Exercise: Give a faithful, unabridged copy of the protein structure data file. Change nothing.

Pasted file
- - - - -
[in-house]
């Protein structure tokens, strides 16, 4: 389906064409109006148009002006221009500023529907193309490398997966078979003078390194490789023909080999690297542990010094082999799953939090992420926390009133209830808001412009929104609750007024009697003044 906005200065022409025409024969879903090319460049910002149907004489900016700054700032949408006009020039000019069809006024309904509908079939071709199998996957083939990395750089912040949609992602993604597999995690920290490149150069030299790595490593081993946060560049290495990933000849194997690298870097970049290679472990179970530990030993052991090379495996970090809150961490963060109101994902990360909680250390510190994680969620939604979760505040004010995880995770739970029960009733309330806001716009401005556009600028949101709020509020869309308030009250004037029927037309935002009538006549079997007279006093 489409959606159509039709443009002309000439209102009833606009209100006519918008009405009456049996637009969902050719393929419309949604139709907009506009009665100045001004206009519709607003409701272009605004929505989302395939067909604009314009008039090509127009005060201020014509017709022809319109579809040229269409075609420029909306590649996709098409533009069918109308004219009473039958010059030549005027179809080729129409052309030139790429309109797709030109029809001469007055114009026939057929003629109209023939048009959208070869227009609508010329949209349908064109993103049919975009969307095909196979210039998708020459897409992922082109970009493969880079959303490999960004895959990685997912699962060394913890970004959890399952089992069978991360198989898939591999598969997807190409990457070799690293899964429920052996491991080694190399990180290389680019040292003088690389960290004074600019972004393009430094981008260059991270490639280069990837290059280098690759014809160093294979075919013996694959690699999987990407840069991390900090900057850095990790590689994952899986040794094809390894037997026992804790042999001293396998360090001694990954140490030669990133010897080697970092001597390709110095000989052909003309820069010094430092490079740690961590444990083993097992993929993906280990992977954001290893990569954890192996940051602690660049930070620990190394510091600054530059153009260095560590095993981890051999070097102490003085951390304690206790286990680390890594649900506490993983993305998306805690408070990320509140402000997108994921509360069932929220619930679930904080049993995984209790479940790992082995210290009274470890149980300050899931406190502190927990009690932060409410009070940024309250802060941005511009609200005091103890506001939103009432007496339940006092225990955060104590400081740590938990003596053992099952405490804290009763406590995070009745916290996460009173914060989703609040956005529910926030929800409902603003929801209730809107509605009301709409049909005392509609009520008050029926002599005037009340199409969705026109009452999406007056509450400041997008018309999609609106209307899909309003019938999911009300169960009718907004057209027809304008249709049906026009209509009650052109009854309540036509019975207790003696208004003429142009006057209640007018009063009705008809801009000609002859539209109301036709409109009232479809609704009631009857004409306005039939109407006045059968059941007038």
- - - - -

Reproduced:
[in-house]
């Protein structure tokens, strides 16, 4: 389906064409109006148009002006221009500023529907193309490398997966078979003078390194490789023909080999690297542990010094082999799953939090992420926390009133209830808001412009929104609750007024009697003044 906005200065022409025409024969879903090319460049910002149907004489900016700054700032949408006009020039000019069809006024309904509908079939071709199998996957083939990395750089912040949609992602993604597999995690920290490149150069030299790595490593081993946060560049290495990933000849194997690298870097970049290679472990179970530990030993052991090379495996970090809150961490963060109101994902990360909680250390510190994680969620939604979760505040004010995880995770739970029960009733309330806001716009401005556009600028949101709020509020869309308030009250004037029927037309935002009538006549079997007279006093 489409959606159509039709443009002309000439209102009833606009209100006519918008009405009456049996637009969902050719393929419309949604139709907009506009009665100045001004206009519709607003409701272009605004929505989302395939067909604009314009008039090509127009005060201020014509017709022809319109579809040229269409075609420029909306590649996709098409533009069918109308004219009473039958010059030549005027179809080729129409052309030139790429309109797709030109029809001469007055114009026939057929003629109209023939048009959208070869227009609508010329949209349908064109993103049919975009969307095909196979210039998708020459897409992922082109970009493969880079959303490999960004895959990685997912699962060394913890970004959890399952089992069978991360198989898939591999598969997807190409990457070799690293899964429920052996491991080694190399990180290389680019040292003088690389960290004074600019972004393009430094981008260059991270490639280069990837290059280098690759014809160093294979075919013996694959690699999987990407840069991390900090900057850095990790590689994952899986040794094809390894037997026992804790042999001293396998360090001694990954140490030669990133010897080697970092001597390709110095000989052909003309820069010094430092490079740690961590444990083993097992993929993906280990992977954001290893990569954890192996940051602690660049930070620990190394510091600054530059153009260095560590095993981890051999070097102490003085951390304690206790286990680390890594649900506490993983993305998306805690408070990320509140402000997108994921509360069932929220619930679930904080049993995984209790479940790992082995210290009274470890149980300050899931406190502190927990009690932060409410009070940024309250802060941005511009609200005091103890506001939103009432007496339940006092225990955060104590400081740590938990003596053992099952405490804290009763406590995070009745916290996460009173914060989703609040956005529910926030929800409902603003929801209730809107509605009301709409049909005392509609009520008050029926002599005037009340199409969705026109009452999406007056509450400041997008018309999609609106209307899909309003019938999911009300169960009718907004057209027809304008249709049906026009209509009650052109009854309540036509019975207790003696208004003429142009006057209640007018009063009705008809801009000609002859539209109301036709409109009232479809609704009631009857004409306005039939109407006045059968059941007038």